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Trip Paperwork Covers all documentation, carnets, customs and country requirements, how to deal with insurance etc.
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  #1  
Old 12 Jun 2012
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Africa without a Carnet on a 2010 Tenere

Hi all!
We're currently in Nairobi, Kenya (Jungle Junction) and just completed one year of Africa. We started in Morocco arrived in Cape Town after 9 months and now we're on our way to Europe, Romania on East Coast. We crossed the following countries: Morocco, Mauritania, Mali, Burkina, Togo, Benin, Nigeria, Cameroon, Congo Brazzaville, Congo Kinshasa, Zambia (yes... we crossed from Kinshasa to Lubumbashi), Namibia, SAR (+ Lesotho), Botswana, Zambia, Mozambique, Tanzania, Kenya without a carnet. Each country issued some sort of Temporary Import Permit so it's possible to do it with out it. In Mauritania and Tanzania the customs officer stamped also my passport. All the process was hassle free and pretty easy.
Morocco - Tanger Med - free, just registered at customs
Mauritania - 10E when entered and asked and payed 10E at exit but just because was the first weeks in Africa. In reality you don't need to pay twice
Mali - Gogui - 10000CFA Laissez Passer (normaly 5000CFA but we arrived on Sunday) + 5000CFA police registration of the LP
Burkina Faso - Koro - 5000CFA LP
Togo - Senkanse - 5000CFA LP
Benin - ?? Near Aneho - 5000CFA LP
Nigeria - Seme - 7000 Naira at Seme Border (1000 bribe to stamp passports, 4000 TIP, 2000 Bribes in order not to pay a bond); apparently at Nikki the TIP is free; payed 1000 Naira to extend the TIP for a second month at Mfum
Cameroon - Ekok - 7500CFA 15 days Laissez Passer (no one checked that it had long expired when we exited)
Gabon - Bitam - 10000CFA LP after hours fee (normally 5000CFA until 6 PM)
Congo - ?? Doussala - 10000CFA LP(asked 20000 but negotiated to 10000 - probably possible for 5000)
DR Congo - entered through a small border near Luozi and managed to pay nothing; exited through Kasumbalesa and managed not to go to Customs (very big border post); is not recommended to do so as you can have to haggle to exit (it happened to us in Benin)
Zambia - Kasumbalesa - TIP Free, Road Tax 50000 Kwacha (can avoid paying it)
Namibia - Katima Mullilo - No TIP, just road Tax 140 Nam$
SAR - Vioolsdrif - nothing just waived through
Lesotho - Sani Pass - There's 30 Rand bike tax but we've payed 100 Rand for visas, tax and everything
Bothswana - Grobler's Bridge - 240 Pula (Auch) Permit, Road Tax and Insurance (no papers just a receipt) other reports suggest that this practice is random
Zambia - Kazungula - TIP Free, Road Tax 50000 Kwacha (can avoid paying it, second time we didn't pay)
Mozambique - Cassacatiza - 27 Meticals TIP yeah that's almost 1US$
Tanzania - Unity Bridge - 25 USD TIP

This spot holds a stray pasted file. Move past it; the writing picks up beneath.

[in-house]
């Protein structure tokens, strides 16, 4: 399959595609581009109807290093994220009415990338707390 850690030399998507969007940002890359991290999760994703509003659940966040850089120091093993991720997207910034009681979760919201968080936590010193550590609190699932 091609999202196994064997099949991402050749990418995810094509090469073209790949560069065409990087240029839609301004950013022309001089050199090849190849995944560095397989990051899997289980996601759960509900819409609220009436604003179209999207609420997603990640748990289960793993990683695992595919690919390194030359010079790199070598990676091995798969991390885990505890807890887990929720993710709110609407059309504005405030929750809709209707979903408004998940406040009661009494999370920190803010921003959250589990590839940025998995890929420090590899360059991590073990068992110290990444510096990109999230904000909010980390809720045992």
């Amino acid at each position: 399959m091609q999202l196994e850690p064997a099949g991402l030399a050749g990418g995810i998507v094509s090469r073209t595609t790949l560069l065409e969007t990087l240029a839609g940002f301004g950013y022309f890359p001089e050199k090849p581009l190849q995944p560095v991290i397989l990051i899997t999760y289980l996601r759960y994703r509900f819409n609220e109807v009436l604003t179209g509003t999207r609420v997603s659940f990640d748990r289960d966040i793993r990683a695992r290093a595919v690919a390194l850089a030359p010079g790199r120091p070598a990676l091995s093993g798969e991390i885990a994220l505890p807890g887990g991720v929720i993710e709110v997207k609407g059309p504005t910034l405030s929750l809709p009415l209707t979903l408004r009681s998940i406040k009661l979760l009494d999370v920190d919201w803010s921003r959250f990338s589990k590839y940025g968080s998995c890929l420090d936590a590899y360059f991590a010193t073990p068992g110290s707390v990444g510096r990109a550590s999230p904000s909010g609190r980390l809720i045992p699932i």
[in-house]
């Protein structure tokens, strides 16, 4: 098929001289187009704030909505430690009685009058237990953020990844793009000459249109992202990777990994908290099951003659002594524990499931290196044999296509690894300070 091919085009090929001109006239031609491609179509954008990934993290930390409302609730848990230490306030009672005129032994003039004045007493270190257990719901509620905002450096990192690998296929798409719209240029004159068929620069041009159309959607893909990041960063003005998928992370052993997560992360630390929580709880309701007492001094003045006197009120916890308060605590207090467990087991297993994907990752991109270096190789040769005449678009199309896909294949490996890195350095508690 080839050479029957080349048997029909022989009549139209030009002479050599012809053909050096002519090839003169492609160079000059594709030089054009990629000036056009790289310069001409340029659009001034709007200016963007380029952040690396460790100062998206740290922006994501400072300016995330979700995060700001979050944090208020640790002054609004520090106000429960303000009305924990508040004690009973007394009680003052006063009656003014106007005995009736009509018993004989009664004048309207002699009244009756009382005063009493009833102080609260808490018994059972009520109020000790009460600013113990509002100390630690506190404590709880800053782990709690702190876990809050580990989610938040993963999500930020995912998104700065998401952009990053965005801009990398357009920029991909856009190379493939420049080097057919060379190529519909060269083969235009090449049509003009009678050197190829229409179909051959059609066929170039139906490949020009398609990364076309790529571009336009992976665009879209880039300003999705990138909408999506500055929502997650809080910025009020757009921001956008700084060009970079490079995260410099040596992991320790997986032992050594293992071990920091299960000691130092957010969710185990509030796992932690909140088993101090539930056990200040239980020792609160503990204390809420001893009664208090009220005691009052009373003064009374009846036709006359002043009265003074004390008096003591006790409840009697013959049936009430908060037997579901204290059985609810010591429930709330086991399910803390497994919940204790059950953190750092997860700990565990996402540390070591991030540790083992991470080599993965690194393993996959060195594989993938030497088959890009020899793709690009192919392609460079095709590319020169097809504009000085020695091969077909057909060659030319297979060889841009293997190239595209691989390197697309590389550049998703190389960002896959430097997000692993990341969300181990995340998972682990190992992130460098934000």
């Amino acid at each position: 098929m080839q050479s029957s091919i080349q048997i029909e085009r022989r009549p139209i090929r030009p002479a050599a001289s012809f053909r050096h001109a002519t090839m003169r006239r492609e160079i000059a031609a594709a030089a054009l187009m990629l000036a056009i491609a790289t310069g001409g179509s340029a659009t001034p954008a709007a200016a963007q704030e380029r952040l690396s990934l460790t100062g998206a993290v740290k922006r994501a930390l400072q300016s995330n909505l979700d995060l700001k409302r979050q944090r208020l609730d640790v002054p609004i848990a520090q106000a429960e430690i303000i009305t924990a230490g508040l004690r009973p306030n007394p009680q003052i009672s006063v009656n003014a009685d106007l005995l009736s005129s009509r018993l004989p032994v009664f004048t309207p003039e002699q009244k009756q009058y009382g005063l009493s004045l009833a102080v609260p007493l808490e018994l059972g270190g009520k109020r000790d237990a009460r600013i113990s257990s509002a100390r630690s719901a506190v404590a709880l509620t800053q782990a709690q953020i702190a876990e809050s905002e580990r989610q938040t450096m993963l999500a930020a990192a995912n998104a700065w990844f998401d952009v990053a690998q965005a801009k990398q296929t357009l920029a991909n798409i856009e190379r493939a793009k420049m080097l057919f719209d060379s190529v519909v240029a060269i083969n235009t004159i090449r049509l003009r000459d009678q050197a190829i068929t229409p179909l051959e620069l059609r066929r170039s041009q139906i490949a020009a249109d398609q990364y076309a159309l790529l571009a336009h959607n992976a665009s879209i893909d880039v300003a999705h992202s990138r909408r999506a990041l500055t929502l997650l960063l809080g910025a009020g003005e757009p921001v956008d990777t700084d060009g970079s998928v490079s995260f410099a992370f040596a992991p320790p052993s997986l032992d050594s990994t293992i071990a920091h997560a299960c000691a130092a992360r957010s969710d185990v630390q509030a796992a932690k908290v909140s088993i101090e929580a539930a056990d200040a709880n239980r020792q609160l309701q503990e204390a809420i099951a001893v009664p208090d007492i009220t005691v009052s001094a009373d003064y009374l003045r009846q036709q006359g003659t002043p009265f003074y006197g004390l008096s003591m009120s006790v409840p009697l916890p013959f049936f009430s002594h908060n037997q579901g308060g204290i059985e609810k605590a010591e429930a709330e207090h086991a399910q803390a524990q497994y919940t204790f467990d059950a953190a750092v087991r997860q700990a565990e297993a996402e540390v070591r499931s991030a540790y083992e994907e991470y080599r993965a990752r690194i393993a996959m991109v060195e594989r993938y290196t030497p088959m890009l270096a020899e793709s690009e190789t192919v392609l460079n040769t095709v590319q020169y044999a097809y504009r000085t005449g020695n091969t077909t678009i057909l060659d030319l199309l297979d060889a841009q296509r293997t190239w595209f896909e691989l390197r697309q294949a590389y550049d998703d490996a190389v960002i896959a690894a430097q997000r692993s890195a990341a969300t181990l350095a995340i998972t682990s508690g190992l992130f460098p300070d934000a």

Kenya - Taveta - 20 USD TIP

Also in Nairobi we've just applied successfully for the Ethiopian Visa (20 US$ pp) after asking the ambassador and kindly explaining our story.

Will report our experience with the following countries.

Cheers,

Ionut
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  #2  
Old 12 Jun 2012
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Quote:
Originally Posted by mrwhite View Post
Hi all!
We're currently in Nairobi, Kenya (Jungle Junction) and just completed one year of Africa. We started in Morocco arrived in Cape Town after 9 months and now we're on our way to Europe, Romania on East Coast. We crossed the following countries: Morocco, Mauritania, Mali, Burkina, Togo, Benin, Nigeria, Cameroon, Congo Brazzaville, Congo Kinshasa, Zambia (yes... we crossed from Kinshasa to Lubumbashi), Namibia, SAR (+ Lesotho), Botswana, Zambia, Mozambique, Tanzania, Kenya without a carnet. Each country issued some sort of Temporary Import Permit so it's possible to do it with out it. In Mauritania and Tanzania the customs officer stamped also my passport. All the process was hassle free and pretty easy.
Morocco - free, just registered at customs
Mauritania - 10E when entered and asked and payed 10E at exit but just because was the first weeks in Africa. In reality you don't need to pay twice
Mali - 10000CFA Laissez Passer (normaly 5000CFA but we arrived on Sunday) + 5000CFA police registration of the LP
Burkina Faso - 5000CFA LP
Togo - 5000CFA LP
Benin - 5000CFA LP
Nigeria - 7000 Naira at Seme Border (1000 bribe to stamp passports, 4000 TIP, 2000 Bribes in order not to pay a bond); apparently at Nikki the TIP is free; payed 1000 Naira to extend the TIP for a second month at Mfum
Cameroon - 7500CFA 15 days Laissez Passer (no one checked that it had long expired when we exited)
Gabon - 10000CFA LP after hours fee (normally 5000CFA until 6 PM)
Congo - 10000CFA LP(asked 20000 but negotiated to 10000 - probably possible for 5000)